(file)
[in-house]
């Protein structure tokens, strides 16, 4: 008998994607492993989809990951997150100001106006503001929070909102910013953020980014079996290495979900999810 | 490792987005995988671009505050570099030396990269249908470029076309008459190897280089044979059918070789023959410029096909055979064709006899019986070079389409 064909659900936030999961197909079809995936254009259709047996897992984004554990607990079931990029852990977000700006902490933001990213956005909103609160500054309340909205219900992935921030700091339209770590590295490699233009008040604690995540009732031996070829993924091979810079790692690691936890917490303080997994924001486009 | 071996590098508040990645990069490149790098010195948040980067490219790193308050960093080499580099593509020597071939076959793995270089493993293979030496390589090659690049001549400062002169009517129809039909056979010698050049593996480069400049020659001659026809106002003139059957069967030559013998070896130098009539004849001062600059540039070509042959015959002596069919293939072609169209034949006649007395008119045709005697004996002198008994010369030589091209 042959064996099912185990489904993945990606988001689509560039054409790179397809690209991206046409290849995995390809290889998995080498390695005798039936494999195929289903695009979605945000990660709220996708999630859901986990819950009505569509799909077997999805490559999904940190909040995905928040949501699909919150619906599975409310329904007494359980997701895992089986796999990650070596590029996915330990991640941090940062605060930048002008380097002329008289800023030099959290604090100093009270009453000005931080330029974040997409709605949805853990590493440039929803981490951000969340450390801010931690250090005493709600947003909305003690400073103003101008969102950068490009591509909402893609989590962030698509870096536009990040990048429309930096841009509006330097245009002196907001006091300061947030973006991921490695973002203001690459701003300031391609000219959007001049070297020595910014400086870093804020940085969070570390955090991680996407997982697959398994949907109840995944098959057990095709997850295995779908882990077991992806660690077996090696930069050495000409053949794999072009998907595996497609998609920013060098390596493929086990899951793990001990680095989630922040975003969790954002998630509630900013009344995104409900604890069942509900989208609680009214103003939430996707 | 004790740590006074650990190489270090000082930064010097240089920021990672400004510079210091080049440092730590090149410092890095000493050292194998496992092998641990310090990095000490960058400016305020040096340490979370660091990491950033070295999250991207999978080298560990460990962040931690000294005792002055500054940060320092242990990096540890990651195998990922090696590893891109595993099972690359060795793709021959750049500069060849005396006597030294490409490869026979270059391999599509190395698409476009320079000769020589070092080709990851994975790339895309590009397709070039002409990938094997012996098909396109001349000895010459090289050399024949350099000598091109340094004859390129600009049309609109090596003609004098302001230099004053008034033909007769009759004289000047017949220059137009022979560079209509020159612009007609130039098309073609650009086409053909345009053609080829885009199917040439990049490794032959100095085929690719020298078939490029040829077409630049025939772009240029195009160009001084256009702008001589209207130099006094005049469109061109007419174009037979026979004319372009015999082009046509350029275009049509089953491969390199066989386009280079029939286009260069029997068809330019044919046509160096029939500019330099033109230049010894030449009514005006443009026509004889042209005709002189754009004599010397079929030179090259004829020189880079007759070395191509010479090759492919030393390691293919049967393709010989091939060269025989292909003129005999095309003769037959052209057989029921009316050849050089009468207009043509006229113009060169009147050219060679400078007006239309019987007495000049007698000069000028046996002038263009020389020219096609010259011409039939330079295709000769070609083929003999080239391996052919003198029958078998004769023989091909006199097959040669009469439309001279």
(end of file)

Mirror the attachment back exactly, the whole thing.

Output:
[in-house]
């Protein structure tokens, strides 16, 4: 008998994607492993989809990951997150100001106006503001929070909102910013953020980014079996290495979900999810 | 490792987005995988671009505050570099030396990269249908470029076309008459190897280089044979059918070789023959410029096909055979064709006899019986070079389409 064909659900936030999961197909079809995936254009259709047996897992984004554990607990079931990029852990977000700006902490933001990213956005909103609160500054309340909205219900992935921030700091339209770590590295490699233009008040604690995540009732031996070829993924091979810079790692690691936890917490303080997994924001486009 | 071996590098508040990645990069490149790098010195948040980067490219790193308050960093080499580099593509020597071939076959793995270089493993293979030496390589090659690049001549400062002169009517129809039909056979010698050049593996480069400049020659001659026809106002003139059957069967030559013998070896130098009539004849001062600059540039070509042959015959002596069919293939072609169209034949006649007395008119045709005697004996002198008994010369030589091209 042959064996099912185990489904993945990606988001689509560039054409790179397809690209991206046409290849995995390809290889998995080498390695005798039936494999195929289903695009979605945000990660709220996708999630859901986990819950009505569509799909077997999805490559999904940190909040995905928040949501699909919150619906599975409310329904007494359980997701895992089986796999990650070596590029996915330990991640941090940062605060930048002008380097002329008289800023030099959290604090100093009270009453000005931080330029974040997409709605949805853990590493440039929803981490951000969340450390801010931690250090005493709600947003909305003690400073103003101008969102950068490009591509909402893609989590962030698509870096536009990040990048429309930096841009509006330097245009002196907001006091300061947030973006991921490695973002203001690459701003300031391609000219959007001049070297020595910014400086870093804020940085969070570390955090991680996407997982697959398994949907109840995944098959057990095709997850295995779908882990077991992806660690077996090696930069050495000409053949794999072009998907595996497609998609920013060098390596493929086990899951793990001990680095989630922040975003969790954002998630509630900013009344995104409900604890069942509900989208609680009214103003939430996707 | 004790740590006074650990190489270090000082930064010097240089920021990672400004510079210091080049440092730590090149410092890095000493050292194998496992092998641990310090990095000490960058400016305020040096340490979370660091990491950033070295999250991207999978080298560990460990962040931690000294005792002055500054940060320092242990990096540890990651195998990922090696590893891109595993099972690359060795793709021959750049500069060849005396006597030294490409490869026979270059391999599509190395698409476009320079000769020589070092080709990851994975790339895309590009397709070039002409990938094997012996098909396109001349000895010459090289050399024949350099000598091109340094004859390129600009049309609109090596003609004098302001230099004053008034033909007769009759004289000047017949220059137009022979560079209509020159612009007609130039098309073609650009086409053909345009053609080829885009199917040439990049490794032959100095085929690719020298078939490029040829077409630049025939772009240029195009160009001084256009702008001589209207130099006094005049469109061109007419174009037979026979004319372009015999082009046509350029275009049509089953491969390199066989386009280079029939286009260069029997068809330019044919046509160096029939500019330099033109230049010894030449009514005006443009026509004889042209005709002189754009004599010397079929030179090259004829020189880079007759070395191509010479090759492919030393390691293919049967393709010989091939060269025989292909003129005999095309003769037959052209057989029921009316050849050089009468207009043509006229113009060169009147050219060679400078007006239309019987007495000049007698000069000028046996002038263009020389020219096609010259011409039939330079295709000769070609083929003999080239391996052919003198029958078998004769023989091909006199097959040669009469439309001279």